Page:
By Joan Schmelz (USRA)

Even in a region where gravity dominates, there could be areas where magnetic fields govern the physics. The earth’s magnetosphere and the solar corona are two well-known examples. Although the gas in the central five parsecs of the Milky Way is largely neutral, the high fluxes of X-rays and cosmic rays ensure that there is sufficient residual ionization to collisionally couple the ions and neutrals. Consequently, the gas can react to the magnetic field, making the plasma beta (β) a useful indicator of the importance of the magnetic field in the environment. β is the ratio of the thermal pressure to the magnetic pressure. If the thermal pressure is greater than the magnetic pressure, then β > 1 (referred to as a high-β plasma), and the gas dynamics will control the structure of the environment. The magnetic field may be present, but it does not dominate, as is the case in the solar photosphere. If the thermal pressure is less than the magnetic pressure, then β < 1 (referred to as a low-β plasma), and the magnetic field can control the dynamics of the environment as it does in the magnetosphere and the corona. 

The HAWC+ instrument on SOFIA is providing high-quality polarization measurements for astrophysically interesting environments including the Galactic Center. We used these data and the Davis-Chandrasekhar-Fermi method to determine the component of the magnetic field strength in the plane of the sky. This method relates the line-of-sight velocity dispersion and the plane-of-sky polarization angle dispersion. It assumes an isotopically turbulent medium whose turbulent kinetic and turbulent magnetic energy components are in equipartition. Results indicate that B ~ 5 milliGauss, similar to the values determined for the line-of-site component of the magnetic field measured using the Zeeman Effect. Using this estimate for the magnetic field as well as values for density and temperature from the literature, we found β ~ .0001 for the overall region and β ~ .001 for sub-regions like the Western Arc and the Northern Arm.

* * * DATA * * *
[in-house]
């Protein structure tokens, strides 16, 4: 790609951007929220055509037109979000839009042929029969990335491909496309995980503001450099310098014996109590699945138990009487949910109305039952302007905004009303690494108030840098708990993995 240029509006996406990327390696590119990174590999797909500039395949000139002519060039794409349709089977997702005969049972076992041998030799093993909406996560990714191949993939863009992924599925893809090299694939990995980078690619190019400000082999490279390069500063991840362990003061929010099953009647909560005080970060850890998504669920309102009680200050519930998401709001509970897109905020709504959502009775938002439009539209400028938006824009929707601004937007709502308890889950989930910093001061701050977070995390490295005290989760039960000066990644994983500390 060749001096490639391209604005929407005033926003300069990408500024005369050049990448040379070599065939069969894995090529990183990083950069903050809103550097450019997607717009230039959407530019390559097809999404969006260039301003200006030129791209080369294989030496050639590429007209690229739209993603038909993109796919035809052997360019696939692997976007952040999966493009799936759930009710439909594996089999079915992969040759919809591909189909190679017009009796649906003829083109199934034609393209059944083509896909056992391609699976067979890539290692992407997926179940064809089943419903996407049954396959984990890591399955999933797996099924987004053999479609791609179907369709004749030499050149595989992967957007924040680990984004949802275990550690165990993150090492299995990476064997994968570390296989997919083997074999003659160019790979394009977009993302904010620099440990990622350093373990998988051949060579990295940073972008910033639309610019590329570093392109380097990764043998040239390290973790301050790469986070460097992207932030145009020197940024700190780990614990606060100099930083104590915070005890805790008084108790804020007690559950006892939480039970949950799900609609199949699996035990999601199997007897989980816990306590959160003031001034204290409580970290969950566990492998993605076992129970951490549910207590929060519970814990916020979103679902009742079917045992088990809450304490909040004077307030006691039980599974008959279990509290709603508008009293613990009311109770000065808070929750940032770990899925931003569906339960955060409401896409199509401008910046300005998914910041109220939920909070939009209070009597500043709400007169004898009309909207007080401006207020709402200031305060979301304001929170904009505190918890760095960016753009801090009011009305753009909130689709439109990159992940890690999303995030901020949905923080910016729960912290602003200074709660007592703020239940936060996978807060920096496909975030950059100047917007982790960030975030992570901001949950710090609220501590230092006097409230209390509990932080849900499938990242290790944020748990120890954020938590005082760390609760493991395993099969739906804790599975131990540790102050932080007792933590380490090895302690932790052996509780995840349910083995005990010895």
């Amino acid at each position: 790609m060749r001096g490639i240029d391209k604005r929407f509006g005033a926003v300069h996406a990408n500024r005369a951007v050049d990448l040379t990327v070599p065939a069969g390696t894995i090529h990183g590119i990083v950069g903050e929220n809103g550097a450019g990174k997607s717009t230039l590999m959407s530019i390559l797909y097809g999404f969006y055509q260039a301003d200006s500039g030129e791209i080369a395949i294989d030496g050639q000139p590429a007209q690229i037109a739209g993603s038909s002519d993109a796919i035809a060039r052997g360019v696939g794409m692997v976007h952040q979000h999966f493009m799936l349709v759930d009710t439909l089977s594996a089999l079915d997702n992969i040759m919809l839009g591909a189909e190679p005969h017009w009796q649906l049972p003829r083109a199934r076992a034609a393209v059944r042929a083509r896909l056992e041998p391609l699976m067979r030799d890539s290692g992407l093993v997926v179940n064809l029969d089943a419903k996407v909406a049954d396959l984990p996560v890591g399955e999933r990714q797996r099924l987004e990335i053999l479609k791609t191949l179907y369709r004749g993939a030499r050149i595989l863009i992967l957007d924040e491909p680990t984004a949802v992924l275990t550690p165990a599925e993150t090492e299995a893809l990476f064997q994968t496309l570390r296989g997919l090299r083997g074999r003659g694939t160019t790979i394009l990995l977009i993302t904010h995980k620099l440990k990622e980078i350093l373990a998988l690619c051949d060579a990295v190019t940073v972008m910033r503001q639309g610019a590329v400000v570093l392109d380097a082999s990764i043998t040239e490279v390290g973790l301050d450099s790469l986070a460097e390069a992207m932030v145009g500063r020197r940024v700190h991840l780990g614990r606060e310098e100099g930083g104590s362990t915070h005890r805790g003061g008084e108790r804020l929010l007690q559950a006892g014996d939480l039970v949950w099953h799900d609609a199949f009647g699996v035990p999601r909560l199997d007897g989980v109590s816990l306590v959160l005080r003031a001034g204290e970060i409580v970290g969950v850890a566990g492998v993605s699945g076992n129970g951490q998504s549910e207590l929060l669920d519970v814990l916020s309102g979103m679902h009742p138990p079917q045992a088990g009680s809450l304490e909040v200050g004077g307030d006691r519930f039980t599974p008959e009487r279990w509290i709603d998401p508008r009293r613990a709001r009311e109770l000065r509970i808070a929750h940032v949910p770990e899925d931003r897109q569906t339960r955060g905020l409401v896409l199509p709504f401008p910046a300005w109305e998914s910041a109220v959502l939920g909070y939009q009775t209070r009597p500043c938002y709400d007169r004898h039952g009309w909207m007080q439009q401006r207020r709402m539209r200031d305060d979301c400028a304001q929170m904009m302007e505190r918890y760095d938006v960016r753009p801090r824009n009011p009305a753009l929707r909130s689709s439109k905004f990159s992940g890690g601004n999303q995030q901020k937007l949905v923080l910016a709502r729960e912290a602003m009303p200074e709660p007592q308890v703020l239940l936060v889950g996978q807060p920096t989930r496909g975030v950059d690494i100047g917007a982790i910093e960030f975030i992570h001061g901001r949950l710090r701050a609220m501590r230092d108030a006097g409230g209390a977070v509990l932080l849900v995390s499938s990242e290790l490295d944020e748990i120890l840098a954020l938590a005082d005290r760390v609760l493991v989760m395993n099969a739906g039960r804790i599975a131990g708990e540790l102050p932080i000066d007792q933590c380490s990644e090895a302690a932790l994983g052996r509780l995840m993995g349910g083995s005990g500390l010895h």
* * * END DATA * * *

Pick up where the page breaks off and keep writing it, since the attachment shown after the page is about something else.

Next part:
This is clearly in the low-beta regime, but observations tell us that turbulence is important in this region, and the traditional plasma beta does not account for this. Defining β’ as the ratio of the turbulent-to-magnetic pressure and using a velocity dispersion from the literature, we find β’ ~ 0.03.  This too is in the low-beta regime, indicating that the magnetic field is capable of channeling the matter. So even though gravity dominates in the Galactic Center, there appear to be regions near the central black hole where the physics may be governed by the magnetic field.

These results have implications for two long-standing mysteries about the Galactic Center region. The first is about star formation. Even though there is an abundance of raw material, the amount of star formation is significantly less than expected. The second is about activity. Black holes at the centers of many galaxies are active, but ours is relatively quiet. A strong magnetic field could solve both these mysteries. It could suppress star formation, and it could keep the black hole from swallowing the matter it needs to form jets.

Future work will include updating the Davis-Chandrasekhar-Fermi method to work in the high-shear regions near the massive black hole. Detailed magneto-hydrodynamic modeling will also be required to explore the interplay between the magnetic field, the tidal stresses, and the turbulent motions of the gas in this extreme environment.

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